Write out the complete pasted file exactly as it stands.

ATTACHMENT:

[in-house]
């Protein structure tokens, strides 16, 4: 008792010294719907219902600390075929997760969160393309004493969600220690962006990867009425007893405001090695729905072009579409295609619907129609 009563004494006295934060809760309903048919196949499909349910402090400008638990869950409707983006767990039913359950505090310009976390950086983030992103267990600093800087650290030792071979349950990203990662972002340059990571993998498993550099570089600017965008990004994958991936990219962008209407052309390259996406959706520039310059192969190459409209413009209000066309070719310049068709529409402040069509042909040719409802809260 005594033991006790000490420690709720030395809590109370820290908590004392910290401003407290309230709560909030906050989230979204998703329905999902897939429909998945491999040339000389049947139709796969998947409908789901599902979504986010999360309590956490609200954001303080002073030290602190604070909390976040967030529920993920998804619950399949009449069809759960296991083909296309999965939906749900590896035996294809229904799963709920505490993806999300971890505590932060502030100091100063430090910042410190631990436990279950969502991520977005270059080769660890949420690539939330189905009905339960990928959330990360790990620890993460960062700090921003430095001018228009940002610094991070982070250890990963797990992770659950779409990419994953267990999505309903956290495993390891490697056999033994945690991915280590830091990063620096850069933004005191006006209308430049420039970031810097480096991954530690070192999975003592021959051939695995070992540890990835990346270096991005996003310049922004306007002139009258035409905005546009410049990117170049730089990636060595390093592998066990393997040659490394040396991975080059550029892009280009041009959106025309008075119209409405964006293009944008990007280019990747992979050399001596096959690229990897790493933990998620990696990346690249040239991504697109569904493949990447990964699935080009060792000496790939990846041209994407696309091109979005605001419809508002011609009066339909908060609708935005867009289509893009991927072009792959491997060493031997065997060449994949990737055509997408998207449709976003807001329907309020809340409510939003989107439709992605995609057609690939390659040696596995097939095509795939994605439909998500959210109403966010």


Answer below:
[in-house]
């Protein structure tokens, strides 16, 4: 008792010294719907219902600390075929997760969160393309004493969600220690962006990867009425007893405001090695729905072009579409295609619907129609 009563004494006295934060809760309903048919196949499909349910402090400008638990869950409707983006767990039913359950505090310009976390950086983030992103267990600093800087650290030792071979349950990203990662972002340059990571993998498993550099570089600017965008990004994958991936990219962008209407052309390259996406959706520039310059192969190459409209413009209000066309070719310049068709529409402040069509042909040719409802809260 005594033991006790000490420690709720030395809590109370820290908590004392910290401003407290309230709560909030906050989230979204998703329905999902897939429909998945491999040339000389049947139709796969998947409908789901599902979504986010999360309590956490609200954001303080002073030290602190604070909390976040967030529920993920998804619950399949009449069809759960296991083909296309999965939906749900590896035996294809229904799963709920505490993806999300971890505590932060502030100091100063430090910042410190631990436990279950969502991520977005270059080769660890949420690539939330189905009905339960990928959330990360790990620890993460960062700090921003430095001018228009940002610094991070982070250890990963797990992770659950779409990419994953267990999505309903956290495993390891490697056999033994945690991915280590830091990063620096850069933004005191006006209308430049420039970031810097480096991954530690070192999975003592021959051939695995070992540890990835990346270096991005996003310049922004306007002139009258035409905005546009410049990117170049730089990636060595390093592998066990393997040659490394040396991975080059550029892009280009041009959106025309008075119209409405964006293009944008990007280019990747992979050399001596096959690229990897790493933990998620990696990346690249040239991504697109569904493949990447990964699935080009060792000496790939990846041209994407696309091109979005605001419809508002011609009066339909908060609708935005867009289509893009991927072009792959491997060493031997065997060449994949990737055509997408998207449709976003807001329907309020809340409510939003989107439709992605995609057609690939390659040696596995097939095509795939994605439909998500959210109403966010």